Asteraceae  

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The family Asteraceae consists of over 32,000 known species of flowering plants in over 1,900 genera within the order Asterales. Commonly referred to as the aster, daisy, composite, or sunflower family, Compositae were first described in the year 1740. The number of species in Asteraceae is rivaled only by the Orchidaceae, and which is the larger family is unclear as the quantity of extant species in each family is unknown.

Most species of Asteraceae are annual, biennial, or perennial herbaceous plants, but there are also shrubs, vines, and trees. The family has a widespread distribution, from subpolar to tropical regions, in a wide variety of habitats. Most occur in hot desert and cold or hot semi-desert climates, and they are found on every continent but Antarctica. Their primary common characteristic is flower heads, technically known as capitula, consisting of sometimes hundreds of tiny individual florets enclosed by a whorl of protective involucral bracts.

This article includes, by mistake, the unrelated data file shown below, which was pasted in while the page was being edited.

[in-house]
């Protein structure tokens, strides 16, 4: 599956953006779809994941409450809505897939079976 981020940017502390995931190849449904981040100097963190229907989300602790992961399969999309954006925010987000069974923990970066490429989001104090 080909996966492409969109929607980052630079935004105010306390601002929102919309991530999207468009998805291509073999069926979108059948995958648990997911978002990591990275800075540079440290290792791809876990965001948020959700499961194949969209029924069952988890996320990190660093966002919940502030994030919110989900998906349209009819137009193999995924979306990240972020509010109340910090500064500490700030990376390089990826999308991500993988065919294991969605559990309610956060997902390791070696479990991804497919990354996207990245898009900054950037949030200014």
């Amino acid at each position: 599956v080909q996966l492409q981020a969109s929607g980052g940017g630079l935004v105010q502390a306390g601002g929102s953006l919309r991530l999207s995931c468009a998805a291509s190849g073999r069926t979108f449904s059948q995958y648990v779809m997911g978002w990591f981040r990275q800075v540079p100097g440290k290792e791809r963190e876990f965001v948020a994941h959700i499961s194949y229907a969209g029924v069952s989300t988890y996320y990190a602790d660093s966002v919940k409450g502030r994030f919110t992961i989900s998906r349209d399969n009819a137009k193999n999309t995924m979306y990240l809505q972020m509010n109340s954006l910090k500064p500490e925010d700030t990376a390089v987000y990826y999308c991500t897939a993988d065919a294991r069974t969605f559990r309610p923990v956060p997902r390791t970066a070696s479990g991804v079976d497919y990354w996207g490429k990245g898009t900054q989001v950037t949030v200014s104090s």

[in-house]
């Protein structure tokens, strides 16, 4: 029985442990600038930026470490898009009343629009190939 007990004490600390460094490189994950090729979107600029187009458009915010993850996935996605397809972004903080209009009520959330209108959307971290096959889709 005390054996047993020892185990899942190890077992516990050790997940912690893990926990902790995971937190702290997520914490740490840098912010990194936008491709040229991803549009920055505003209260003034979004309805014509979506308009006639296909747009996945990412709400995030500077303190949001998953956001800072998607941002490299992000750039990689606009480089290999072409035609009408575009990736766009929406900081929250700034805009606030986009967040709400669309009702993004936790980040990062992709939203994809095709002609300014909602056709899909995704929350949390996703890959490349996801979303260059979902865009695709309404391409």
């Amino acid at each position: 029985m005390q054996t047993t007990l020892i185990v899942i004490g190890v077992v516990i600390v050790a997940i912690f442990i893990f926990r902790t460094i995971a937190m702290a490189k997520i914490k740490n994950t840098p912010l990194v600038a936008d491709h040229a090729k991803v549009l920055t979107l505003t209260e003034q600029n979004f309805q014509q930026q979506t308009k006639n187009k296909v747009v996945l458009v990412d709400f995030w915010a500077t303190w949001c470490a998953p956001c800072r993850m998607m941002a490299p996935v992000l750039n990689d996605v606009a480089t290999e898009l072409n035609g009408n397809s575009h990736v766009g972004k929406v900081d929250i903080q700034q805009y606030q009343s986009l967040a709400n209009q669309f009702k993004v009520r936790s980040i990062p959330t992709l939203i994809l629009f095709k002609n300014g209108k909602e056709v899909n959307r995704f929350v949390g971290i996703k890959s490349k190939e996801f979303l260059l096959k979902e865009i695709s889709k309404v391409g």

The oldest known fossils are pollen grains from the Late Cretaceous (Campanian to Maastrichtian) of Antarctica, dated to Template:Circa million years ago (mya). It is estimated that the crown group of Asteraceae evolved at least 85.9 mya (Late Cretaceous, Santonian) with a stem node age of 88–89 mya (Late Cretaceous, Coniacian).

Asteraceae is an economically important family, providing food staples, garden plants, and herbal medicines. Species outside of their native ranges can be considered weedy or invasive.




Unless indicated otherwise, the text in this article is either based on Wikipedia article "Asteraceae" or another language Wikipedia page thereof used under the terms of the GNU Free Documentation License; or on research by Jahsonic. See Art and Popular Culture's copyright notice.

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